Long-sleeved tops and trousers - as well as mosquito spray - are also essential in July due to the mosquitoes and midges, who come out in force when the winds die down. On many evenings I had to concede defeat and retreat to my tent. Anyone who has hiked in Scotland in summer will know the score.
In terms of water, there are rivers and streams everywhere so there is no problem in finding somewhere to fill up. I generally only had to carry a litre at a time as I could easily find water when I needed, which helped to keep my backpack light. A word of caution, however: while I only used purification tablets half the time and never had a problem with the water, in Kiruna I met a Danish guy who had had to be airlifted to hospital with extreme stomach pain and dehydration, potentially caused by drinking bad water. His case is obviously an extreme exception and most people never experience a problem, but best to play it safe and take purification tablets.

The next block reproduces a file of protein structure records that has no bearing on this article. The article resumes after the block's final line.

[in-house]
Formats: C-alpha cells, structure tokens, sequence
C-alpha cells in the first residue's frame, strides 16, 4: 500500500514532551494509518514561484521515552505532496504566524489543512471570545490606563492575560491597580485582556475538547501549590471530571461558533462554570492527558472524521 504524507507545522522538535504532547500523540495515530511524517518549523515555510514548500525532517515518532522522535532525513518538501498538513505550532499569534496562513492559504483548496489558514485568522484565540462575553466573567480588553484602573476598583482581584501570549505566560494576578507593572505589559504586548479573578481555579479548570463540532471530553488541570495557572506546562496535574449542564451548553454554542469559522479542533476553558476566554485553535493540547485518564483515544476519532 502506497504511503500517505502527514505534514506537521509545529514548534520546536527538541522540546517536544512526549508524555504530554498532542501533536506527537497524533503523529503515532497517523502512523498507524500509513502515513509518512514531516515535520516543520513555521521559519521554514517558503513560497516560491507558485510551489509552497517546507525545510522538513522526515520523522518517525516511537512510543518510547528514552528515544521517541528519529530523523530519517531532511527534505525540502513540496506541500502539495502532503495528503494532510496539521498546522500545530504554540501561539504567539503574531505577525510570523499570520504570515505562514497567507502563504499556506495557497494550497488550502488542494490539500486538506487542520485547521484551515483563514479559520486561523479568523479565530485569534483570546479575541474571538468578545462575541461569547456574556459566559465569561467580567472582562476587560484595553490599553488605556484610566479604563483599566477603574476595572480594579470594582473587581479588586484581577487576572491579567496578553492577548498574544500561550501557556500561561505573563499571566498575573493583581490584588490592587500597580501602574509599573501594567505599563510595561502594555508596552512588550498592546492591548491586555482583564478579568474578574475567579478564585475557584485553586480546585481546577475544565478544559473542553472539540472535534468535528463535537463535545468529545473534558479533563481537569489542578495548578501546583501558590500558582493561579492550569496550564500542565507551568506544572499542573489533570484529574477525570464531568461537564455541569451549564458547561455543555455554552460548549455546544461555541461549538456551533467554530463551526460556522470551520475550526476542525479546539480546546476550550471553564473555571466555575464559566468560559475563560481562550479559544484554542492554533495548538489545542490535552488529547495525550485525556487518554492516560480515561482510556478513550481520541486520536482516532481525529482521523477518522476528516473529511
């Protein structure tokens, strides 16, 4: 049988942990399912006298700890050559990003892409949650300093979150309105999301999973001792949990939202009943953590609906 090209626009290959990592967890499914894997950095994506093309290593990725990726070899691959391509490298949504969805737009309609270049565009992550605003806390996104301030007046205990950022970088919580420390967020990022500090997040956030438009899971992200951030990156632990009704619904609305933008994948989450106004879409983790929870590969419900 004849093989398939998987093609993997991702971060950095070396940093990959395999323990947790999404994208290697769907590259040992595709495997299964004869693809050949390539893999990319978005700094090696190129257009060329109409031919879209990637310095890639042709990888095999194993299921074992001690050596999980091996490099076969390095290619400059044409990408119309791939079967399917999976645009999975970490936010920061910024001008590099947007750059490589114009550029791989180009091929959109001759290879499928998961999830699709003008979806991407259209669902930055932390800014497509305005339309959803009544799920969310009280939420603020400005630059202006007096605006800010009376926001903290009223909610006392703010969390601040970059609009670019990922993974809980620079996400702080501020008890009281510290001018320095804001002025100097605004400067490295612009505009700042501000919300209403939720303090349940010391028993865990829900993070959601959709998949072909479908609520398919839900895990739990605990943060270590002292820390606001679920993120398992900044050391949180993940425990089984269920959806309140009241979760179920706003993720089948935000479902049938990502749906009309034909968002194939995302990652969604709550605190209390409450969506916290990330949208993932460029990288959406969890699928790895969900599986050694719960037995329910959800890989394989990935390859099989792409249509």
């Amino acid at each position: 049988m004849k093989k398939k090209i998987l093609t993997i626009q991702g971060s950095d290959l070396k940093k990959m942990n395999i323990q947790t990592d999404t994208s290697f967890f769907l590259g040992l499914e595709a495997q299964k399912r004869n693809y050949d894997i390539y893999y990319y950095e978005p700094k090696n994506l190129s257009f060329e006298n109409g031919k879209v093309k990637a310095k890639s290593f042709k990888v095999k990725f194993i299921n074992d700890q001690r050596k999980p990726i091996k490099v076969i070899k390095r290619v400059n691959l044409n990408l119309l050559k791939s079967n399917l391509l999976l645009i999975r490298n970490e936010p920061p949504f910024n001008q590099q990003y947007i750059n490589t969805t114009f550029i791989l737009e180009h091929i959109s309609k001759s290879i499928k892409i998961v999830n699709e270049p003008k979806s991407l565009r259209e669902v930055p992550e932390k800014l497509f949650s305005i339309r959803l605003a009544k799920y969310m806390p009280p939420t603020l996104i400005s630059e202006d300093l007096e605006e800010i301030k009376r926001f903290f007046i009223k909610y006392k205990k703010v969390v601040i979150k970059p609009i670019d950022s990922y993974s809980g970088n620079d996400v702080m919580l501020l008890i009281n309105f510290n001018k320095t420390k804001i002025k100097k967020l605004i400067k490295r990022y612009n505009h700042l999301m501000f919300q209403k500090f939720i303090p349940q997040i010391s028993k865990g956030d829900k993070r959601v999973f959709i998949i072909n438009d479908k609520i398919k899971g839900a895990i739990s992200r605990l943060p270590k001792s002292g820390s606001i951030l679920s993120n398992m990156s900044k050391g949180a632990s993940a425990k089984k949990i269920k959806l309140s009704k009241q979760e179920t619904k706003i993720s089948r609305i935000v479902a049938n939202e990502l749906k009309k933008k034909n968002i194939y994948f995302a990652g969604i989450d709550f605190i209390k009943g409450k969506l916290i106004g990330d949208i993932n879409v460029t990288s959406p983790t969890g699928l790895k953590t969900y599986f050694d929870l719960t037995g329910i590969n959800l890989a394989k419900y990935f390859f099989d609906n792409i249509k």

The condition of the trail varies. The main path is relatively flat and easy-going but the ground can often be boggy and you will become very familiar with the wooden planks that are laid out in particularly marshy spots. There are a number of neat suspension bridges to cross the numerous rivers, as well as countless streams you have to step-stone. You also have to wade across a couple of shallow rivers, which adds a bit to the adventure. I would certainly recommend incorporating a couple of fell summits for some astounding views - there are many to choose from near the trail. Reaching the summit of Kebnekaise, in particular, was an incredible experience and a moment I will never forget. I teamed up with a German guy and we took on the mountain overnight, leaving camp at 7pm, timing the summit for midnight and returning back at around 4am. It was an exhausting, exhilarating and unique hike that really took advantage of the 24-hour daylight.
There is only one guide book in English, by Claes Grundsten. You could get by with just using the book if you are sticking to the main trail but I invested in a map, which was essential for planning detours. Lantmäteriet map BD6 covers the area from Abisko down to Singi (including the Kebnekaise massif and Nikkaluokta to the east). BD8 covers the sections from Singi to Vakkotavare but as the maps are expensive I made do without one for the last few stages.